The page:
Full Title: Repairing the Damage: Cleaning Up Hazardous Coal Ash Can Create Jobs and Improve the Environment
Author(s): Jeremy Richardson, Eric Dixon, Ted Boettner
Publisher(s): Union of Concerned Scientists, Ohio River Valley Institute
Publication Date: October 13, 2021
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Coal-fired power plant closures over the last decade have reduced air pollution and, as a result, improved public health. But there is another coal-era legacy that poses a serious health threat long after power plants are closed: the leftover ash residue from burning coal, which is teeming with arsenic, lead, radium, and other toxic elements.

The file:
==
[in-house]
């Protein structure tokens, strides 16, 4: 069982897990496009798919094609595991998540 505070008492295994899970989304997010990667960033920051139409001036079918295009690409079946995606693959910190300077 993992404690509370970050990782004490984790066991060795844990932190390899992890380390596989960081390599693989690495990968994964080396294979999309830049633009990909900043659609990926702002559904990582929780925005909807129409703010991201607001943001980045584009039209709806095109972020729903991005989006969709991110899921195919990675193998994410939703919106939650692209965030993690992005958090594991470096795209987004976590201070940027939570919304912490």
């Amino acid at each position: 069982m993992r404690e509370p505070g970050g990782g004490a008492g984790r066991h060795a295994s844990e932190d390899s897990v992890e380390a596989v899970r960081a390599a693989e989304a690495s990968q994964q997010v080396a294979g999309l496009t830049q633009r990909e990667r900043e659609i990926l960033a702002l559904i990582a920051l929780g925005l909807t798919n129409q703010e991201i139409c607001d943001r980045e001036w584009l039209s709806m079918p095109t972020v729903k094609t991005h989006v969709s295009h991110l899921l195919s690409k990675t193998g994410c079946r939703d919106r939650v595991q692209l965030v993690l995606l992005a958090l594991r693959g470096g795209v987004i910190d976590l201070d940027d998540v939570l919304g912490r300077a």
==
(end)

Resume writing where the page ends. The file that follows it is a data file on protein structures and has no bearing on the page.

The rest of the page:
Since the mid-1960s, US electric utilities have generated 4.5 billion tons of ash, and despite recent plant closures, they still produce an average of 100 million tons annually, which they mix in water and store in often leaky impoundments called coal ash ponds. There are more than 700 of these ponds across the country, and more than 20 percent of them are in the Ohio River Valley.
The report, which focuses on a site in southern Ohio and another in western Kentucky, recommends a “clean-closure” approach that would better protect public health and the environment and provide more local job opportunities than what either of the utilities plan to do.